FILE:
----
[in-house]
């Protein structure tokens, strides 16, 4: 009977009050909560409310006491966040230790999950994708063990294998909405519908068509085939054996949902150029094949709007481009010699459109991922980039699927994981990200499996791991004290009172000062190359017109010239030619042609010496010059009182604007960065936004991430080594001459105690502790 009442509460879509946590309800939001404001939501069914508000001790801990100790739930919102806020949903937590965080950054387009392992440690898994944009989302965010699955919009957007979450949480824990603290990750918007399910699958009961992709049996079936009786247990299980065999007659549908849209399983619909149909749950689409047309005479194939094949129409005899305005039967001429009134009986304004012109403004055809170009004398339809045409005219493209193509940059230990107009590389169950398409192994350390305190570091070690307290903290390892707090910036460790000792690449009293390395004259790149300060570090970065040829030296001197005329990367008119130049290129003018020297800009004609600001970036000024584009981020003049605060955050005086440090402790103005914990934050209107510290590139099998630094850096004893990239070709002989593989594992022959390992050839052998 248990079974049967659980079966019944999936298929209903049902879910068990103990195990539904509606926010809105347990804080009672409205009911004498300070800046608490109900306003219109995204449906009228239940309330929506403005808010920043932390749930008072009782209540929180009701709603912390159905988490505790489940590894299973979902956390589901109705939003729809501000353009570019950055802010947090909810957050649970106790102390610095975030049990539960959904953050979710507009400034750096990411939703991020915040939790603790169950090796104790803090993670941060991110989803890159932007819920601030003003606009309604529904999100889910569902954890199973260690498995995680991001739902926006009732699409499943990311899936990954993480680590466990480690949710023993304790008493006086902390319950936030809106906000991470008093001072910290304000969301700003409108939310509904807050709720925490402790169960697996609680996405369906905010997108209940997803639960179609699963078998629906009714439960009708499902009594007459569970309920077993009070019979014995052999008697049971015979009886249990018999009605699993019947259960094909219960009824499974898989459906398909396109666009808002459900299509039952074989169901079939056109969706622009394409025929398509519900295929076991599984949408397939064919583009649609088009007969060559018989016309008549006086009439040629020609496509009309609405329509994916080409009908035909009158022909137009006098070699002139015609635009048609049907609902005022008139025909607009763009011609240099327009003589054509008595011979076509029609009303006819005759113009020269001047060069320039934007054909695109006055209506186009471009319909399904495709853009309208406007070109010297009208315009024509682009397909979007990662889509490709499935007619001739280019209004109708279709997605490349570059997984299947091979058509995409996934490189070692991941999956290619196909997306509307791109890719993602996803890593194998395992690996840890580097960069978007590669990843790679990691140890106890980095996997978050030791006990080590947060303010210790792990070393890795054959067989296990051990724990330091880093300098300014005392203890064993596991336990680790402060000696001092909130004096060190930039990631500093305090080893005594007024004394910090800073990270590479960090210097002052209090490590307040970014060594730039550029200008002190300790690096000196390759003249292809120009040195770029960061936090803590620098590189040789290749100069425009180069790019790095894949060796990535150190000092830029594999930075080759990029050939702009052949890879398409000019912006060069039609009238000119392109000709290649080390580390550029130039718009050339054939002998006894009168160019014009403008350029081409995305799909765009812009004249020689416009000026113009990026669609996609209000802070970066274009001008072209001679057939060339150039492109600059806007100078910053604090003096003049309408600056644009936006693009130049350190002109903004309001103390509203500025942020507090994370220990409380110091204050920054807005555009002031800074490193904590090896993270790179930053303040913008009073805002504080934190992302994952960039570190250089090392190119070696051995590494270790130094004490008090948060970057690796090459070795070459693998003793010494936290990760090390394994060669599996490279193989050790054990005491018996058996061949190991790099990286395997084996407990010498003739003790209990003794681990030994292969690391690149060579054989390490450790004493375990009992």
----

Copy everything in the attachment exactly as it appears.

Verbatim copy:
[in-house]
């Protein structure tokens, strides 16, 4: 009977009050909560409310006491966040230790999950994708063990294998909405519908068509085939054996949902150029094949709007481009010699459109991922980039699927994981990200499996791991004290009172000062190359017109010239030619042609010496010059009182604007960065936004991430080594001459105690502790 009442509460879509946590309800939001404001939501069914508000001790801990100790739930919102806020949903937590965080950054387009392992440690898994944009989302965010699955919009957007979450949480824990603290990750918007399910699958009961992709049996079936009786247990299980065999007659549908849209399983619909149909749950689409047309005479194939094949129409005899305005039967001429009134009986304004012109403004055809170009004398339809045409005219493209193509940059230990107009590389169950398409192994350390305190570091070690307290903290390892707090910036460790000792690449009293390395004259790149300060570090970065040829030296001197005329990367008119130049290129003018020297800009004609600001970036000024584009981020003049605060955050005086440090402790103005914990934050209107510290590139099998630094850096004893990239070709002989593989594992022959390992050839052998 248990079974049967659980079966019944999936298929209903049902879910068990103990195990539904509606926010809105347990804080009672409205009911004498300070800046608490109900306003219109995204449906009228239940309330929506403005808010920043932390749930008072009782209540929180009701709603912390159905988490505790489940590894299973979902956390589901109705939003729809501000353009570019950055802010947090909810957050649970106790102390610095975030049990539960959904953050979710507009400034750096990411939703991020915040939790603790169950090796104790803090993670941060991110989803890159932007819920601030003003606009309604529904999100889910569902954890199973260690498995995680991001739902926006009732699409499943990311899936990954993480680590466990480690949710023993304790008493006086902390319950936030809106906000991470008093001072910290304000969301700003409108939310509904807050709720925490402790169960697996609680996405369906905010997108209940997803639960179609699963078998629906009714439960009708499902009594007459569970309920077993009070019979014995052999008697049971015979009886249990018999009605699993019947259960094909219960009824499974898989459906398909396109666009808002459900299509039952074989169901079939056109969706622009394409025929398509519900295929076991599984949408397939064919583009649609088009007969060559018989016309008549006086009439040629020609496509009309609405329509994916080409009908035909009158022909137009006098070699002139015609635009048609049907609902005022008139025909607009763009011609240099327009003589054509008595011979076509029609009303006819005759113009020269001047060069320039934007054909695109006055209506186009471009319909399904495709853009309208406007070109010297009208315009024509682009397909979007990662889509490709499935007619001739280019209004109708279709997605490349570059997984299947091979058509995409996934490189070692991941999956290619196909997306509307791109890719993602996803890593194998395992690996840890580097960069978007590669990843790679990691140890106890980095996997978050030791006990080590947060303010210790792990070393890795054959067989296990051990724990330091880093300098300014005392203890064993596991336990680790402060000696001092909130004096060190930039990631500093305090080893005594007024004394910090800073990270590479960090210097002052209090490590307040970014060594730039550029200008002190300790690096000196390759003249292809120009040195770029960061936090803590620098590189040789290749100069425009180069790019790095894949060796990535150190000092830029594999930075080759990029050939702009052949890879398409000019912006060069039609009238000119392109000709290649080390580390550029130039718009050339054939002998006894009168160019014009403008350029081409995305799909765009812009004249020689416009000026113009990026669609996609209000802070970066274009001008072209001679057939060339150039492109600059806007100078910053604090003096003049309408600056644009936006693009130049350190002109903004309001103390509203500025942020507090994370220990409380110091204050920054807005555009002031800074490193904590090896993270790179930053303040913008009073805002504080934190992302994952960039570190250089090392190119070696051995590494270790130094004490008090948060970057690796090459070795070459693998003793010494936290990760090390394994060669599996490279193989050790054990005491018996058996061949190991790099990286395997084996407990010498003739003790209990003794681990030994292969690391690149060579054989390490450790004493375990009992």